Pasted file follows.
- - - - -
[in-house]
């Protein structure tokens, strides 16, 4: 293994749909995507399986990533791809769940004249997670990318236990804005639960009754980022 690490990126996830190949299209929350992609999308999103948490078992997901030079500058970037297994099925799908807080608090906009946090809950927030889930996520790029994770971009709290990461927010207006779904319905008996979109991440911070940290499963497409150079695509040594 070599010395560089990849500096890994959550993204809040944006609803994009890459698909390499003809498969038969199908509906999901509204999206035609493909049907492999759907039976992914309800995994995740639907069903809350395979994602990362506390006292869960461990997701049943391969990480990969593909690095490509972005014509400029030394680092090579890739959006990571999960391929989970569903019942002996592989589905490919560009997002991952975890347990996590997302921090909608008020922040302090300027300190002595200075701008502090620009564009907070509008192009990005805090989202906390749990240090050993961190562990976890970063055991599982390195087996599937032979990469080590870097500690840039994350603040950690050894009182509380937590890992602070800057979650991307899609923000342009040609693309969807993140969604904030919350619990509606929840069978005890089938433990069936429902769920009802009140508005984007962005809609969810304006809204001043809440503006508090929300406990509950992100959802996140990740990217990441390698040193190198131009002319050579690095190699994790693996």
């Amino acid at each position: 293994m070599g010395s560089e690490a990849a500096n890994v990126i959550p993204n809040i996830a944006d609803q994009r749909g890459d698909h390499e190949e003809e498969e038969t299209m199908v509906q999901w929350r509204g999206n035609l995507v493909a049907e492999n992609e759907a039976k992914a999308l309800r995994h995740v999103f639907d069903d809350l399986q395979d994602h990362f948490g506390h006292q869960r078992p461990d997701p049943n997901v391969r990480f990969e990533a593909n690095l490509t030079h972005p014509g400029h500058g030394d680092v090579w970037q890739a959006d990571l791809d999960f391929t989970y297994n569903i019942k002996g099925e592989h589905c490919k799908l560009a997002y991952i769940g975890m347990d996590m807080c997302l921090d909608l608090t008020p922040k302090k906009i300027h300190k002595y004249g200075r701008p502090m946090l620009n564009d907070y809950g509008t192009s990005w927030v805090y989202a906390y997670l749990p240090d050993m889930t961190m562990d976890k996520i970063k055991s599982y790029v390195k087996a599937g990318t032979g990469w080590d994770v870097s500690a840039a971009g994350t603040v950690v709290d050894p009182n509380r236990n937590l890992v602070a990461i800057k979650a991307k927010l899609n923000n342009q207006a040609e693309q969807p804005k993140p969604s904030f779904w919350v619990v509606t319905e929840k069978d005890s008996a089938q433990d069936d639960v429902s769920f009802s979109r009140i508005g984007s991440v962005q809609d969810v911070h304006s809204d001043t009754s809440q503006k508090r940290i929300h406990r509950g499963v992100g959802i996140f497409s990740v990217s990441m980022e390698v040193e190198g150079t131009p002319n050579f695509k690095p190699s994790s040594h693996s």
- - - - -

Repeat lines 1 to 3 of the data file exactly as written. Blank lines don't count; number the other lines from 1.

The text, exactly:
[in-house]
């Protein structure tokens, strides 16, 4: 293994749909995507399986990533791809769940004249997670990318236990804005639960009754980022 690490990126996830190949299209929350992609999308999103948490078992997901030079500058970037297994099925799908807080608090906009946090809950927030889930996520790029994770971009709290990461927010207006779904319905008996979109991440911070940290499963497409150079695509040594 070599010395560089990849500096890994959550993204809040944006609803994009890459698909390499003809498969038969199908509906999901509204999206035609493909049907492999759907039976992914309800995994995740639907069903809350395979994602990362506390006292869960461990997701049943391969990480990969593909690095490509972005014509400029030394680092090579890739959006990571999960391929989970569903019942002996592989589905490919560009997002991952975890347990996590997302921090909608008020922040302090300027300190002595200075701008502090620009564009907070509008192009990005805090989202906390749990240090050993961190562990976890970063055991599982390195087996599937032979990469080590870097500690840039994350603040950690050894009182509380937590890992602070800057979650991307899609923000342009040609693309969807993140969604904030919350619990509606929840069978005890089938433990069936429902769920009802009140508005984007962005809609969810304006809204001043809440503006508090929300406990509950992100959802996140990740990217990441390698040193190198131009002319050579690095190699994790693996």
């Amino acid at each position: 293994m070599g010395s560089e690490a990849a500096n890994v990126i959550p993204n809040i996830a944006d609803q994009r749909g890459d698909h390499e190949e003809e498969e038969t299209m199908v509906q999901w929350r509204g999206n035609l995507v493909a049907e492999n992609e759907a039976k992914a999308l309800r995994h995740v999103f639907d069903d809350l399986q395979d994602h990362f948490g506390h006292q869960r078992p461990d997701p049943n997901v391969r990480f990969e990533a593909n690095l490509t030079h972005p014509g400029h500058g030394d680092v090579w970037q890739a959006d990571l791809d999960f391929t989970y297994n569903i019942k002996g099925e592989h589905c490919k799908l560009a997002y991952i769940g975890m347990d996590m807080c997302l921090d909608l608090t008020p922040k302090k906009i300027h300190k002595y004249g200075r701008p502090m946090l620009n564009d907070y809950g509008t192009s990005w927030v805090y989202a906390y997670l749990p240090d050993m889930t961190m562990d976890k996520i970063k055991s599982y790029v390195k087996a599937g990318t032979g990469w080590d994770v870097s500690a840039a971009g994350t603040v950690v709290d050894p009182n509380r236990n937590l890992v602070a990461i800057k979650a991307k927010l899609n923000n342009q207006a040609e693309q969807p804005k993140p969604s904030f779904w919350v619990v509606t319905e929840k069978d005890s008996a089938q433990d069936d639960v429902s769920f009802s979109r009140i508005g984007s991440v962005q809609d969810v911070h304006s809204d001043t009754s809440q503006k508090r940290i929300h406990r509950g499963v992100g959802i996140f497409s990740v990217s990441m980022e390698v040193e190198g150079t131009p002319n050579f695509k690095p190699s994790s040594h693996s």